Diesel workers vote to strike over pay

STAFF at an engineering plant in Sudbury have voted to strike in a row over pay.

STAFF at an engineering plant in Sudbury have voted to strike in a row over pay.

Members of the Unite union at Delphi Diesel Systems voted 83% in favour of strike action after they were balloted on a 2.5% pay offer.

The union says it represents about 600 of the 850-strong workforce at the site, which makes high precision diesel injection components. It informed management of the outcome of the ballot at a meeting yesterday .

Unite is calling for a wage rise in line with inflation, running at 4 to 4.2%, without strings attached.


You may also want to watch:


The company, a multinational whose headquarters are in Michegan in the USA and a global supplier of mobile electronics and transportation systems, said it had no comment to make at this time on the strike threat.

“We are issuing the company 28 days' notice of industrial action,” said senior Unite shop steward Paul Brewster.

Most Read

“Obviously, if they don't respond within another offer within those 28 days, we'll be taking action.”

The union was pleased with the outcome of the ballot, he said.

“We are pleased that the membership has supported us. It's an insult to the workforce with the rising prices. I know a lot of these are outside the company's control, but 2.5% is a derogatory offer. Despite Delphi's position in America, the actual business we are in, diesel systems, is doing very well,” said Mr Brewster.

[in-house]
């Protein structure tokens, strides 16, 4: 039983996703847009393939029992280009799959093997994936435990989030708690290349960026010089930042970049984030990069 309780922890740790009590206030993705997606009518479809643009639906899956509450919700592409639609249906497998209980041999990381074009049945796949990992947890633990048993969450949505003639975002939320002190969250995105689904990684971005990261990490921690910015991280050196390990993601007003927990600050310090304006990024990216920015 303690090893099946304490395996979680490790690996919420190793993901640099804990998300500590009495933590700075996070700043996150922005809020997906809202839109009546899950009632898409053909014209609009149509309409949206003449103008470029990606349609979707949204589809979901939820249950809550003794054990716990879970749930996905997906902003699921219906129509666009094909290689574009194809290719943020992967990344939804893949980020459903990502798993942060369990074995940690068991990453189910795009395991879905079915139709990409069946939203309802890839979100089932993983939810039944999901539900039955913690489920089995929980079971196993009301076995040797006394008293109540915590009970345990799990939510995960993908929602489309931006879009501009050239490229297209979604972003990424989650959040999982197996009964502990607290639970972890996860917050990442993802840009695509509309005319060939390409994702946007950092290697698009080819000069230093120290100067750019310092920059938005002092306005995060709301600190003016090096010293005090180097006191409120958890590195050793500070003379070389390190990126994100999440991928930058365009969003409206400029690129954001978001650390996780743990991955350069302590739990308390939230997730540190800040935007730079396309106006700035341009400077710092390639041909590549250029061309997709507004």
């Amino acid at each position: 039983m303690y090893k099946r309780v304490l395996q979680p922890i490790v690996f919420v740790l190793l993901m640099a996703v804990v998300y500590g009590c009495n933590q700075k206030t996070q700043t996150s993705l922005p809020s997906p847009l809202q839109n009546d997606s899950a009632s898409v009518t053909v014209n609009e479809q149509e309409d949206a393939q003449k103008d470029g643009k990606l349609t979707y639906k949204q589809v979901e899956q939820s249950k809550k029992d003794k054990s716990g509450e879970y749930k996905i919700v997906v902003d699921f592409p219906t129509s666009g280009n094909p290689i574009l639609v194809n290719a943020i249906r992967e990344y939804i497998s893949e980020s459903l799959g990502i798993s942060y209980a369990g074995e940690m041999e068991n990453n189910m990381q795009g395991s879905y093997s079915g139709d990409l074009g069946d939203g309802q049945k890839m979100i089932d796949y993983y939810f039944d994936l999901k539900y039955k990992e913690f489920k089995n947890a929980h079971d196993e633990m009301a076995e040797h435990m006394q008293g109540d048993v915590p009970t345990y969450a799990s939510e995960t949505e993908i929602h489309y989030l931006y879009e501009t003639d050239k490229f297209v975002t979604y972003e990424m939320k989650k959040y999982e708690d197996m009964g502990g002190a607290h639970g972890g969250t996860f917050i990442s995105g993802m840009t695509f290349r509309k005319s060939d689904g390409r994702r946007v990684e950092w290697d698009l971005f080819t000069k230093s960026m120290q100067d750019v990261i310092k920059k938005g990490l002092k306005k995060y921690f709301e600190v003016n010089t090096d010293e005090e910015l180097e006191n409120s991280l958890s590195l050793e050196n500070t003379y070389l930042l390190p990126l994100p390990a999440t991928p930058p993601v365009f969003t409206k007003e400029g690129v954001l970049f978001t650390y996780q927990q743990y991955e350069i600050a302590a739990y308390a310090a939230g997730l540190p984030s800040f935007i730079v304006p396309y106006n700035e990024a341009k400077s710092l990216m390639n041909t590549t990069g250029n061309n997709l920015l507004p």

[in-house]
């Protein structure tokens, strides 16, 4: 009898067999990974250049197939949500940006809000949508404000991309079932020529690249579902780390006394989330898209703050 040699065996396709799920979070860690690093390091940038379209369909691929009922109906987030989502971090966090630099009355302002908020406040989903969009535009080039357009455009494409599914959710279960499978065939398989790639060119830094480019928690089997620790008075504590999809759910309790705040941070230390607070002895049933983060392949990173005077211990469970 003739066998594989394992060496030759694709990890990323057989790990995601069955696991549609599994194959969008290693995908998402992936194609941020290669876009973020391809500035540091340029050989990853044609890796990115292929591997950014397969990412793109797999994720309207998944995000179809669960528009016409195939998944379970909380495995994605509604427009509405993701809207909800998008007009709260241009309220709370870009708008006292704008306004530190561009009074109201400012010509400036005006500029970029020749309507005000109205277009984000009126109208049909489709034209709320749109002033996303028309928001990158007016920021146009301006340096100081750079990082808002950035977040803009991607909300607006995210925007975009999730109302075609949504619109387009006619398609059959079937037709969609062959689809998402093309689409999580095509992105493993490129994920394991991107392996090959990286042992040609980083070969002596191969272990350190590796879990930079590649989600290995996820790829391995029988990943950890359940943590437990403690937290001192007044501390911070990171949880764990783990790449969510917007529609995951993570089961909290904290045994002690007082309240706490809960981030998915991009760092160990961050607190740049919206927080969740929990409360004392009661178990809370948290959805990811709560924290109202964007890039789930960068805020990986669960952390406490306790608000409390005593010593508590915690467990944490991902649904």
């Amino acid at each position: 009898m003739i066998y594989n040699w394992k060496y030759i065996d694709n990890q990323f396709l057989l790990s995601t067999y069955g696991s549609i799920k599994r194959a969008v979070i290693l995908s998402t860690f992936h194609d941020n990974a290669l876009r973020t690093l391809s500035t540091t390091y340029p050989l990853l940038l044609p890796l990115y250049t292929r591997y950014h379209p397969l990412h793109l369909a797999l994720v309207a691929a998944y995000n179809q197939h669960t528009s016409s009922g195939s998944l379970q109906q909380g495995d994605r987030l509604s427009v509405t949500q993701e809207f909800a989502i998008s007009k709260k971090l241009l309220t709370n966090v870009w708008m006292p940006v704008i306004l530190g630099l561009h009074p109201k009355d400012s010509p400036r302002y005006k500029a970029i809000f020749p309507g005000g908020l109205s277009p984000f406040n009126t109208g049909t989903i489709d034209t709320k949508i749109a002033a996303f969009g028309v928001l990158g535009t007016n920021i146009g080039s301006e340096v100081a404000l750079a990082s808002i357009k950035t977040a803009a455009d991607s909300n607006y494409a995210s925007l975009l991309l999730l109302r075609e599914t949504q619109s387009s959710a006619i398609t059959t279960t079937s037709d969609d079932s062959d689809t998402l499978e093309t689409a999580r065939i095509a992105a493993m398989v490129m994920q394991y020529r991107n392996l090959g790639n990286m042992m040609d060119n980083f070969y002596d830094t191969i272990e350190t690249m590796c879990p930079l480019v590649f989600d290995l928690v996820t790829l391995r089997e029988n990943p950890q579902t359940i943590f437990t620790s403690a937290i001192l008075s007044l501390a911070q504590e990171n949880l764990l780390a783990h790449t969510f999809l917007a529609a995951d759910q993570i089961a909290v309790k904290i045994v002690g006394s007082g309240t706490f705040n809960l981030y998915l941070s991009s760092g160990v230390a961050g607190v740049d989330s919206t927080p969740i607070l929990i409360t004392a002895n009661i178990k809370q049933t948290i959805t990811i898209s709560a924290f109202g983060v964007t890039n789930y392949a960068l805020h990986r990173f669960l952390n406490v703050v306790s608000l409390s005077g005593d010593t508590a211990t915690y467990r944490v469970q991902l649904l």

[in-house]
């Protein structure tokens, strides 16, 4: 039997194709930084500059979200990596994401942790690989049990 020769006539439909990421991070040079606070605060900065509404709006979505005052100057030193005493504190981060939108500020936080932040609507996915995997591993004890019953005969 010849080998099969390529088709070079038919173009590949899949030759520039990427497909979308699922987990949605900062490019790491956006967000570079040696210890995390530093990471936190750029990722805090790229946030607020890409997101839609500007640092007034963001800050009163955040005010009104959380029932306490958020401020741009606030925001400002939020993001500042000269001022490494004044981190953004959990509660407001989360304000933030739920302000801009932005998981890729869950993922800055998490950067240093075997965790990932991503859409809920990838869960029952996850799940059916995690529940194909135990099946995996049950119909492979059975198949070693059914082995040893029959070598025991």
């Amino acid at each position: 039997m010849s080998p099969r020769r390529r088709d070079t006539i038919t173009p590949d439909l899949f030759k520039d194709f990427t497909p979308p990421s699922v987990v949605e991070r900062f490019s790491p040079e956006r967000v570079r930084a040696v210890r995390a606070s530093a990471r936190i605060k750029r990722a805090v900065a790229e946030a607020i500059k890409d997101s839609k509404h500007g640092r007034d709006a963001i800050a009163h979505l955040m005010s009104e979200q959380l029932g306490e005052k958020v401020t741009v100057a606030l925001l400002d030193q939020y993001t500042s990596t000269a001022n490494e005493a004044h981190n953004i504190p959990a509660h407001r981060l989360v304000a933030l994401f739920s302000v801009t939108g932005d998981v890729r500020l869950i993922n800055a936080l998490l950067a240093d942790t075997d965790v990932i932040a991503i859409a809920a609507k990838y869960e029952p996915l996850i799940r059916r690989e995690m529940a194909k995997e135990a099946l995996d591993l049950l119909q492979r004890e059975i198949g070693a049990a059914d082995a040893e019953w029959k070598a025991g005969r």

The union had rejected an offer of 3.5% with strings attached, he said. Staff were looking for an inflation rise, he added.

“Obviously, they are feeling the pinch like everything else and 2.5% is a wage cut, it's not a wage increase.”

Shop stewards met yesterday to discuss the outcome of the vote and later met with management when they delivered the result.

“At present, it's in the company's hands, basically. We are willing to talk with them at any time, he said.

“We would like inflation. That's what we are asking for without strings.”

Steve Coppock, human resources manager at the Sudbury site, said: “We only got the ballot result this morning, so we have no response today.”

Become a Supporter

This newspaper has been a central part of community life for many years. Our industry faces testing times, which is why we're asking for your support. Every contribution will help us continue to produce local journalism that makes a measurable difference to our community.

Become a Supporter
Comments powered by Disqus